The second step I recommend is to establish a concrete plan of action on paying down debt.  I usually recommend putting away at least 10% of your gross income in savings.  Before you begin put money away however, you need to get out of debt.

Take that 10% of your income and earmark it to pay down your debts.  Add to this the money you save from not engaging in excessive consumption and you should have a relatively good sum of money to pay down your debts with monthly.

The only exception to this is putting money away in a defined contribution plan like a 401(k) that your employer offers.  Not taking advantage of an employer contribution match to a 401(k) or similar plan is simply foolish.  At the least, contribute up to the point your employer matches your contribution.  This is one of the rarest exceptions when I recommend puting getting out of debt on the back burner.

Take Stock of Your Debt

Third, take an inventory of your existing debt and determine what you owe and your monthly payment to each creditor.  Once you have taken stock of your current debt situation, determine your “payoff ratio”.

The payoff ratio refers to the time it will take to pay-off your debt by sending in just the minimal payment amount.  Do this for each vendor you owe money to.  Taking stock of your obligations alone will help you understand what you owe and expedite the process of getting out of debt.

Determine Your Pay-off Priority

Fourth, determine your payoff priority.  Payoff priority refers to debt with high interest rates vs. debts with low interest rates.  Common logic would indicate paying off the high interest debt first.

Often times, creditors become negotiable when they realize that you are having difficulty paying down the debt.  However, they won’t know this until you tell them or show signs.

Take the time and communicate your situation to them.  With a genuine reason and desire to pay down your debt, the creditors will be willing to negotiate in most cases.

I have heard interest rates reduced, and sometimes even frozen for some people.  I have also heard reduction in overall payment owed through a one-time settlement offer.  One must really be deep down in debt for this to happen however.

Execute Your Strategy – Go for the Low Hanging Fruit First

Fifth and finally, take the debt with the lowest payoff ratio (which is simply the amount owed divided by the minimum payment) and use the disposable cash you have from step 2 to pay down this debt.

Do not worry about other debt accruing interest in the mean time.  You will soon be done paying off this debt in its entirety if you use all your spare cash to pay-off just one debt.  Once this debt is paid off, continue paying off the debt with the second lowest payoff ratio.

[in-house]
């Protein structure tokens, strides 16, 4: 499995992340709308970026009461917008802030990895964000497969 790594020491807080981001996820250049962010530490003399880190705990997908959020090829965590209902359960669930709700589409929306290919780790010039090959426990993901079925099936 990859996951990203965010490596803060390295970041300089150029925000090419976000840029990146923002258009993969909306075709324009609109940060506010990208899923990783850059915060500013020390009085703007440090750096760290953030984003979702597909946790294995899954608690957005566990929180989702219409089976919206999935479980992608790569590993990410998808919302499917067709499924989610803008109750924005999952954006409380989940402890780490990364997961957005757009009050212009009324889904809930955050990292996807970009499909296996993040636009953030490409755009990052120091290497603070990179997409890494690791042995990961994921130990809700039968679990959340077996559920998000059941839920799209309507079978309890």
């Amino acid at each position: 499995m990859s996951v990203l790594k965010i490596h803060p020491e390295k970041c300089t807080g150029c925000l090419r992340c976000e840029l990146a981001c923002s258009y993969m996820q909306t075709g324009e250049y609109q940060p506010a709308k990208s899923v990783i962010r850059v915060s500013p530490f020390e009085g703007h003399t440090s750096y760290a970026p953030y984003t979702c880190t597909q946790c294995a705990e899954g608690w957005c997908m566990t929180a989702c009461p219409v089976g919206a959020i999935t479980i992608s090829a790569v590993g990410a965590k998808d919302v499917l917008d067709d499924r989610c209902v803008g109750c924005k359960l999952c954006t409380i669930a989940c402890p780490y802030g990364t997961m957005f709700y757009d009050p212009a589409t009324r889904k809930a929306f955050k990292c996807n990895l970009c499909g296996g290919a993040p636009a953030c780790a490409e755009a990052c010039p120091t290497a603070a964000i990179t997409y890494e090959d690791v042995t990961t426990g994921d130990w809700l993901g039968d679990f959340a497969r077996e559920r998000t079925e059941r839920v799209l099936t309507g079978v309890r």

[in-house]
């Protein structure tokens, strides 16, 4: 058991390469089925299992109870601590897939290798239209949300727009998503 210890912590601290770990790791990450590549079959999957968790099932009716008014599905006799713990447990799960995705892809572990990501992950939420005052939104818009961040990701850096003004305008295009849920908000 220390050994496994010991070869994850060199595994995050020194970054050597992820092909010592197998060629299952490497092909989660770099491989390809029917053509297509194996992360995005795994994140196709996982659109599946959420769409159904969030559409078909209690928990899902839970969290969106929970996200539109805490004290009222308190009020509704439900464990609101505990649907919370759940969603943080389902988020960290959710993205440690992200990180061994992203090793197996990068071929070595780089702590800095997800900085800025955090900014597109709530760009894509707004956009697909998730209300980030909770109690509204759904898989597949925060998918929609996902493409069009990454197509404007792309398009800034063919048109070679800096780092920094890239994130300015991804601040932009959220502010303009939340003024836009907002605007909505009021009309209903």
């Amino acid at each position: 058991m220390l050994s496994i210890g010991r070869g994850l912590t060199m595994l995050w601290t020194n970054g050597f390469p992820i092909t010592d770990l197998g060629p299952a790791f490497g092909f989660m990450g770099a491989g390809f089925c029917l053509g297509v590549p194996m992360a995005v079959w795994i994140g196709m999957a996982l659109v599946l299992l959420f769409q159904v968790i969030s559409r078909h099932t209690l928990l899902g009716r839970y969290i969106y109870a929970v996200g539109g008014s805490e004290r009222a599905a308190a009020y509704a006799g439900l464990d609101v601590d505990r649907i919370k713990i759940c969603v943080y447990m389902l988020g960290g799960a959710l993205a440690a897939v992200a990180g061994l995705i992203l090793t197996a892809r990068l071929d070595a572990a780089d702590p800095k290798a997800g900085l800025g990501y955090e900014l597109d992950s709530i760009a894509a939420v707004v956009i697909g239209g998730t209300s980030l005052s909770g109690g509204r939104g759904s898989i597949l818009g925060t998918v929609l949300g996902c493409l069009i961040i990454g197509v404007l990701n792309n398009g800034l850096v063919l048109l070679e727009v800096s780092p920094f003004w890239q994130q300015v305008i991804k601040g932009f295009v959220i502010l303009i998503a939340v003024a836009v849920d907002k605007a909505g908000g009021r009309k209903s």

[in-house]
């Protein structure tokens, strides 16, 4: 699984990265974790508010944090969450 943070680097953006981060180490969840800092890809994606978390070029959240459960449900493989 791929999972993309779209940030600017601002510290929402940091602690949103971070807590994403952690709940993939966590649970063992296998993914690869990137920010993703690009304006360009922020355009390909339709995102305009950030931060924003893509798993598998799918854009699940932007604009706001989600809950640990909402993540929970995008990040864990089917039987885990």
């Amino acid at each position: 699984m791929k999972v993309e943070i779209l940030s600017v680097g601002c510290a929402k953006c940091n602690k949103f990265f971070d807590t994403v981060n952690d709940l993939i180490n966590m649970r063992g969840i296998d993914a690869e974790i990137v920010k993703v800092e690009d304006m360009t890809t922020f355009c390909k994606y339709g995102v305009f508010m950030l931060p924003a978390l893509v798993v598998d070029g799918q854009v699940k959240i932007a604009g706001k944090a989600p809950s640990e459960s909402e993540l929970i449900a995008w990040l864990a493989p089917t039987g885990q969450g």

Keep doing this until all your debt is paid off.  When you are done paying off your debt, you will be left with a good amount of spare cash at the end of each month (the same cash that you used to pay off debts with) to fulfill your consumption desires.

It is about this time when people celebrate and treat themselves for such a big achievement.  Rightfully so!  Proceed with caution.  You don’t want to celebrate your way into the same mess that you were in to begin with.

The real game starts right about the time you become debt free.  You can now begin to think about savings, retirement, travel, or doing all of those things you had put on the back burner.  Understand that getting out of debt is not the end all, rather it is just the beginning to a life of financial abundance and peace of mind.

Simple Solutions Work

Ironic as it is, some of the toughest challenges we face require the simplest solutions to be implemented.  The key however is execution, as it is with most things in life. With a sound approach and disciplined practical application, most difficulties in life can be overcome over time.

Many have become debt free by following this simple common sense plan.  All it takes is some organization and discipline.  No one will look after your financial success as much as you will – and it all starts by becoming debt free in my opinion.

I know a few in their 20s and many in their 30s who have become free and clear owners of their homes just a few years after having purchased it.  Can you imagine the surplus of free cash flow at their disposal?

These folks are using the cash to save, invest, start a small businesses, buy more properties and spend in all kinds of ways, many of which I can’t even imagine.  The point is that they have options, and options are usually good. Getting out of debt will give you those very same options.

I also know a few others who have chosen to consolidate their debt.  I have never had to do this, and don’t know much about the topic in order to speak intelligently about it.

But I do know that consolidation is also an option for someone with excessive number of creditors. That said, make sure you research the pros and cons of debt consolidation in greater detail before making any moves, and then come back and educate me about it :)

Bankruptcy as an Alternative?

Don’t even think about it.  It is common for people to advise you to file bankruptcy when times get tough and all the debt piles up.  Many people are advised to file bankruptcy because this is the easy way out.

But like debt consolidation, I recommend you research the pros and cons of filing for bankruptcy before making a move. There is plenty of good and free material online to educate you on the topic.  I don’t think Bankruptcy is the best solution to getting out of debt.